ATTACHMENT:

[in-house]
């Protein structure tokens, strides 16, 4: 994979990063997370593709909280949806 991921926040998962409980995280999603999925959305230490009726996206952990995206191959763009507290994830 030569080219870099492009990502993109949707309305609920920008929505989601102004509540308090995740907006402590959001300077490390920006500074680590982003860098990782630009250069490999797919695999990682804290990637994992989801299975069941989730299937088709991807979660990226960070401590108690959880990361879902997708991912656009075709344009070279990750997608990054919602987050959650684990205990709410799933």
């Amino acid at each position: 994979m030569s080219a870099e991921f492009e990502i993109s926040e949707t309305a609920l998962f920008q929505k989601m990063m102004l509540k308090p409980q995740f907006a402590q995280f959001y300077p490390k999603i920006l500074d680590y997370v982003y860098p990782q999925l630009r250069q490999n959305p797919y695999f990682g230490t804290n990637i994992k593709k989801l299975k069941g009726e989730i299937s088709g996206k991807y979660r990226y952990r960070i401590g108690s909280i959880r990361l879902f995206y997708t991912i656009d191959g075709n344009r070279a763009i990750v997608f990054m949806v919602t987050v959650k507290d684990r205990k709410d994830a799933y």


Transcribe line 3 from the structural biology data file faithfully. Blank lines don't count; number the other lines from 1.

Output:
């Amino acid at each position: 994979m030569s080219a870099e991921f492009e990502i993109s926040e949707t309305a609920l998962f920008q929505k989601m990063m102004l509540k308090p409980q995740f907006a402590q995280f959001y300077p490390k999603i920006l500074d680590y997370v982003y860098p990782q999925l630009r250069q490999n959305p797919y695999f990682g230490t804290n990637i994992k593709k989801l299975k069941g009726e989730i299937s088709g996206k991807y979660r990226y952990r960070i401590g108690s909280i959880r990361l879902f995206y997708t991912i656009d191959g075709n344009r070279a763009i990750v997608f990054m949806v919602t987050v959650k507290d684990r205990k709410d994830a799933y």